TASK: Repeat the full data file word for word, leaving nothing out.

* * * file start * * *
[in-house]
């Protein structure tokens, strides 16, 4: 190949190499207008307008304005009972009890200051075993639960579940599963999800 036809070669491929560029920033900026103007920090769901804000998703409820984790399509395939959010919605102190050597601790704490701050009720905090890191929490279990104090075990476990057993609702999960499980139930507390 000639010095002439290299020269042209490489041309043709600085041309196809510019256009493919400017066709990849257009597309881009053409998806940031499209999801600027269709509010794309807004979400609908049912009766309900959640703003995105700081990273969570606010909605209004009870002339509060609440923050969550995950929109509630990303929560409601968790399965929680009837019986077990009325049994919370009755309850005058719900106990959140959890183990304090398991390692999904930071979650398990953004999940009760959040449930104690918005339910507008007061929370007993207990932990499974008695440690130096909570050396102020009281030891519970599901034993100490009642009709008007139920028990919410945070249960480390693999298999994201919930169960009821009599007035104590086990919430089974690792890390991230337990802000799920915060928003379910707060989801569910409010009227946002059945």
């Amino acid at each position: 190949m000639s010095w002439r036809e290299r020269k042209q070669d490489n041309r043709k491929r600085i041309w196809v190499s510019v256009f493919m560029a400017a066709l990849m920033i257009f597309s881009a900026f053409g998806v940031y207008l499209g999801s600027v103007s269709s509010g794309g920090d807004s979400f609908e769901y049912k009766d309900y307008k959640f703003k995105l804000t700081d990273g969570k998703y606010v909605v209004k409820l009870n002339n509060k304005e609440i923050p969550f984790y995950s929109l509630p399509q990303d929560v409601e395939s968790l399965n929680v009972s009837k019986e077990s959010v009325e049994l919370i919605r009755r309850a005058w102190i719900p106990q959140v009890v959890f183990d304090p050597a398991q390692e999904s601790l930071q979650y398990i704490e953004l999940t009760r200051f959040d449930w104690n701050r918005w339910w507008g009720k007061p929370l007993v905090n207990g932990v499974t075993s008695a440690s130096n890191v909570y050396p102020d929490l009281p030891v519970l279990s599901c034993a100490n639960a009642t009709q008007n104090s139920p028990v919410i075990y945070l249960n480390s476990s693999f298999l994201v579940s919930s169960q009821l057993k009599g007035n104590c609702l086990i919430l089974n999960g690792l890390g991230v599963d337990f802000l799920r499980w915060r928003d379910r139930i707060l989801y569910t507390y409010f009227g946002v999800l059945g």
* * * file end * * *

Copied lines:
[in-house]
């Protein structure tokens, strides 16, 4: 190949190499207008307008304005009972009890200051075993639960579940599963999800 036809070669491929560029920033900026103007920090769901804000998703409820984790399509395939959010919605102190050597601790704490701050009720905090890191929490279990104090075990476990057993609702999960499980139930507390 000639010095002439290299020269042209490489041309043709600085041309196809510019256009493919400017066709990849257009597309881009053409998806940031499209999801600027269709509010794309807004979400609908049912009766309900959640703003995105700081990273969570606010909605209004009870002339509060609440923050969550995950929109509630990303929560409601968790399965929680009837019986077990009325049994919370009755309850005058719900106990959140959890183990304090398991390692999904930071979650398990953004999940009760959040449930104690918005339910507008007061929370007993207990932990499974008695440690130096909570050396102020009281030891519970599901034993100490009642009709008007139920028990919410945070249960480390693999298999994201919930169960009821009599007035104590086990919430089974690792890390991230337990802000799920915060928003379910707060989801569910409010009227946002059945």
């Amino acid at each position: 190949m000639s010095w002439r036809e290299r020269k042209q070669d490489n041309r043709k491929r600085i041309w196809v190499s510019v256009f493919m560029a400017a066709l990849m920033i257009f597309s881009a900026f053409g998806v940031y207008l499209g999801s600027v103007s269709s509010g794309g920090d807004s979400f609908e769901y049912k009766d309900y307008k959640f703003k995105l804000t700081d990273g969570k998703y606010v909605v209004k409820l009870n002339n509060k304005e609440i923050p969550f984790y995950s929109l509630p399509q990303d929560v409601e395939s968790l399965n929680v009972s009837k019986e077990s959010v009325e049994l919370i919605r009755r309850a005058w102190i719900p106990q959140v009890v959890f183990d304090p050597a398991q390692e999904s601790l930071q979650y398990i704490e953004l999940t009760r200051f959040d449930w104690n701050r918005w339910w507008g009720k007061p929370l007993v905090n207990g932990v499974t075993s008695a440690s130096n890191v909570y050396p102020d929490l009281p030891v519970l279990s599901c034993a100490n639960a009642t009709q008007n104090s139920p028990v919410i075990y945070l249960n480390s476990s693999f298999l994201v579940s919930s169960q009821l057993k009599g007035n104590c609702l086990i919430l089974n999960g690792l890390g991230v599963d337990f802000l799920r499980w915060r928003d379910r139930i707060l989801y569910t507390y409010f009227g946002v999800l059945g």